The Walking Liberty Half Dollar is one of the most elegant and beautiful American coins. Those minted in 1945 have additional historical value since they were produced during the last war year, after the magnificent Allied victory over Hitler’s Germany.
The obverse of the 1945 Walking Liberty Half Dollar
Weinman designed Lady Liberty draped in the American flag and let her walk to meet the shining sun. This brave woman symbolizing freedom, holds an oak branch and laurel twig in her left hand, while the right one is stretched forward to a happy future.
While branches represent civil and military glory and prosperity, a rising sun brings new hope to the brave people living in this country.
The word LIBERTY supports Lady Liberty from the background, while the motto IN GOD WE TRUST is behind her back. You can also see 1945, the minting year, placed under her feet.
The reverse of the 1945 Walking Liberty Half Dollar
The engraver created a somehow complicated reverse depicting the national bird, a bald eagle, facing left. It looks like it is prepared for flight, with one foot stepped forward and raised wings.
Along the rim is two inscriptions, UNITED·STATES·OF·AMERICA· and HALF·DOLLAR, while the Latin motto is above the twigs growing from the cliff. The discreet mint mark is struck on the left.
1945 Walking Liberty Half Dollar Details
|Face value||Fifty cents ($0.50)|
|Compound||Silver – copper (90% – 10%)|
|Coin thickness||1.8 mm (0.0708661 inches)|
|Coin diameter||30.63 mm (1.2059055 inches)|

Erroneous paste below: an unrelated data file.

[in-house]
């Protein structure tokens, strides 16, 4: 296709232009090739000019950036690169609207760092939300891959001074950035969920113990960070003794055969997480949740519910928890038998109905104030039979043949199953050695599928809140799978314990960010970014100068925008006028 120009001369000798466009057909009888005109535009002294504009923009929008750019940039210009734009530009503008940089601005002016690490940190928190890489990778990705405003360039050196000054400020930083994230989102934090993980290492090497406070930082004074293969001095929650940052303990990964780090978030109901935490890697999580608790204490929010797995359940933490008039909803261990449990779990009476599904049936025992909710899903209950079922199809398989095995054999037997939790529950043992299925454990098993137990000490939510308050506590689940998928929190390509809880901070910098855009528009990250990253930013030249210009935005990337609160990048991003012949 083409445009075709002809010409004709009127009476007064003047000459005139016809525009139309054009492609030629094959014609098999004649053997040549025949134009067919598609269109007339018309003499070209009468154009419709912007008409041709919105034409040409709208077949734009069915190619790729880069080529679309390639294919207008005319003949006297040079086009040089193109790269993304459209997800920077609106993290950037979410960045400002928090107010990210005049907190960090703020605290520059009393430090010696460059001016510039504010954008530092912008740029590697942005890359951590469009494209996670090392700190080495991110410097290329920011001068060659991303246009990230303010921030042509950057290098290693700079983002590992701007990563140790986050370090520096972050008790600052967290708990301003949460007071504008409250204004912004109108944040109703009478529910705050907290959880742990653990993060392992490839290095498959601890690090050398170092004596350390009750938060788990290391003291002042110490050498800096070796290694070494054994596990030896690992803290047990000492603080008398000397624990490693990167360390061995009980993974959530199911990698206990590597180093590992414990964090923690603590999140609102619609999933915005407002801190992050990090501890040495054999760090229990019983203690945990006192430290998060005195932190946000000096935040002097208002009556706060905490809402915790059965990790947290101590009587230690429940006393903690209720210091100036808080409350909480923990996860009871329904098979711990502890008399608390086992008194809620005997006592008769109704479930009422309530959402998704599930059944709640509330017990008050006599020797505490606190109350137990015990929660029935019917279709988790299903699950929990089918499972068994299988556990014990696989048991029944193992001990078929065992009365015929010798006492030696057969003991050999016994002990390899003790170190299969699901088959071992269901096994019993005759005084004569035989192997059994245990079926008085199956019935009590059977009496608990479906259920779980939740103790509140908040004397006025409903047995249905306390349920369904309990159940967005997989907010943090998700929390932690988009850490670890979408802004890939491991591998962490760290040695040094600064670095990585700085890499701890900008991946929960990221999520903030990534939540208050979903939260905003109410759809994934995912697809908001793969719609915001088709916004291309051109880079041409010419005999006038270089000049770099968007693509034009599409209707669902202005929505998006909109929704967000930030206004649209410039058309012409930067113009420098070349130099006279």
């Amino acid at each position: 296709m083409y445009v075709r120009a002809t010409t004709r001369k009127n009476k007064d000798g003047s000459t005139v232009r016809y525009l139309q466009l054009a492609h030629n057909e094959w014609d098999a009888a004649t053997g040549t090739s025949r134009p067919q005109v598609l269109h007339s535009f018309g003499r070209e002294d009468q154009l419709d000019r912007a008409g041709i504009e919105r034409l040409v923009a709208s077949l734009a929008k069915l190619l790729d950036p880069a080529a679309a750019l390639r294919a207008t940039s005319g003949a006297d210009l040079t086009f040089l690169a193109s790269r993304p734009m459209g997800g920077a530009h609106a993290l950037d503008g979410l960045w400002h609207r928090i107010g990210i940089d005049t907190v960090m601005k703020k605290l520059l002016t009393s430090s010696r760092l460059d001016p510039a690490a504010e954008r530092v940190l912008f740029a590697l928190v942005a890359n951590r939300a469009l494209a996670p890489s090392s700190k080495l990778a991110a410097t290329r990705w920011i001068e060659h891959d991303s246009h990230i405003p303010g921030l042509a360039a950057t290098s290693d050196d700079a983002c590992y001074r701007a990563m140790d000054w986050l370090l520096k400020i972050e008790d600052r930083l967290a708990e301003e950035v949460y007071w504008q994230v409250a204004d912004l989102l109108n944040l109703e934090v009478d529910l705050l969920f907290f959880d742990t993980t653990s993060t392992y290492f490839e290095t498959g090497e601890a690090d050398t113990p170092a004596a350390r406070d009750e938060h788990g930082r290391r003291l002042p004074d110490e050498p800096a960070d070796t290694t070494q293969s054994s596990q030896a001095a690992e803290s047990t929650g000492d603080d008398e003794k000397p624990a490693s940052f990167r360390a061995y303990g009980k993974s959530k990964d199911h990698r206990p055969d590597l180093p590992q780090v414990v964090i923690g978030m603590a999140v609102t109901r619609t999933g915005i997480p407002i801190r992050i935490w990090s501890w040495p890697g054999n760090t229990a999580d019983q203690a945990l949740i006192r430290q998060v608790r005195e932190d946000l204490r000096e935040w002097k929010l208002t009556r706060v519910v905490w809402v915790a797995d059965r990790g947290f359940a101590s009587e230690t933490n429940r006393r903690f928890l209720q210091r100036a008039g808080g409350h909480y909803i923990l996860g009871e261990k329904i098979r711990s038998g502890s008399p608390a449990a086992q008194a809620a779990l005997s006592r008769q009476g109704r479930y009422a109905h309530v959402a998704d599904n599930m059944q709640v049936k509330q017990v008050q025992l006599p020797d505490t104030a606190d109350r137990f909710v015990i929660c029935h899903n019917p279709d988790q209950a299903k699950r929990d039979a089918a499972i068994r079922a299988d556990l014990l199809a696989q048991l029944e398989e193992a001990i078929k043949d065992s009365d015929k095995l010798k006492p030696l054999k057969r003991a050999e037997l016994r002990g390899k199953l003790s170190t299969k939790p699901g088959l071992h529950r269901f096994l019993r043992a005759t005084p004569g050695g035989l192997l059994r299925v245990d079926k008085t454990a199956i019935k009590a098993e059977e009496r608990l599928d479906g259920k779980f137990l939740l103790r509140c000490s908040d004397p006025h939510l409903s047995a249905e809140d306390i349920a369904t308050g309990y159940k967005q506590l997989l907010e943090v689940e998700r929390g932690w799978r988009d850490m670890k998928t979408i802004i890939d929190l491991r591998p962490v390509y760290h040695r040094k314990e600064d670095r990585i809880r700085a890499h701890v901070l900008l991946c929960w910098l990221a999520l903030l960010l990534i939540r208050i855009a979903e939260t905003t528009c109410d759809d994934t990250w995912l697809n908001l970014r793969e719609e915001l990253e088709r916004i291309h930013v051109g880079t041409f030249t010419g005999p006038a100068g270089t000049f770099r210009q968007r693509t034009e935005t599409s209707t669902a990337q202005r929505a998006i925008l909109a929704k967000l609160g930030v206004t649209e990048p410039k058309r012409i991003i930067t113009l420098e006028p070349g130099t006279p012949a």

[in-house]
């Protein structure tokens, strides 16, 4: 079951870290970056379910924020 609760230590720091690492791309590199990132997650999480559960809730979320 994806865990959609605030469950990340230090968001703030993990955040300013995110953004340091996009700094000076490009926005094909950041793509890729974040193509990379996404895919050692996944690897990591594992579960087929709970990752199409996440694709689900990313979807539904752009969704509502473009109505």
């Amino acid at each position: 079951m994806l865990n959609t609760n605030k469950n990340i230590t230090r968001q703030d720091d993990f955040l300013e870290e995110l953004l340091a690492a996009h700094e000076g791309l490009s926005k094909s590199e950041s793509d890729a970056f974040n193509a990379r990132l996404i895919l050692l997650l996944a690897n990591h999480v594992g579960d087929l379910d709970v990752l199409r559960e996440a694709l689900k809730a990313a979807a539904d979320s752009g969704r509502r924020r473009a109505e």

|Silver weight||11.2498 g (0.36169 troy ounces)|
|Coin weight||12.50 g (0.40188 troy ounces)|
Other features of the 1945 Walking Liberty Half Dollar
The 1945 Walking Liberty Half Dollar metal composition includes silver and copper in a 90%:10% ratio. This coin type measures 30.63 mm (1.2059055 inches) in diameter, which is significantly more than other large American coins.
Its weight is 12.50 g (0.40188 troy ounces), including 11.2498 g (0.36169 troy ounces) of silver. Each piece is precisely 1.8 mm (0.0708661 inches) thick.
1945 Half Dollar Value Guides
Three mints produced 51,624,800 Walking Liberty Half Dollars from regular strikes during the last war year. Most coins came without the mint mark since the Philadelphia mint had the highest mintage this year.
1945 No Mint Mark Half Dollar Value
Precisely 31,502,000 Walking Liberty Half Dollars were released from the Philadelphia mint in 1945. It was higher than the production of the other two mints put together.
The result is a relatively low price for most coins, particularly those in circulated condition. You can buy them for $11 to $26, while never used pieces cost $28 to $726, depending on quality.
The priciest Walking Liberty Half Dollar is the one in MS 68 grade. One collector bought this rare specimen for $66,000 in 2021.
1945 Half Dollar Value (proof)
The US Mint produced Walking Liberty Half Dollar proof coins from 1936 to 1942. Unfortunately, their minting was suspended because of WWII, so no coins were intended for collectors with this minting year on the obverse.
1945 D Half Dollar Value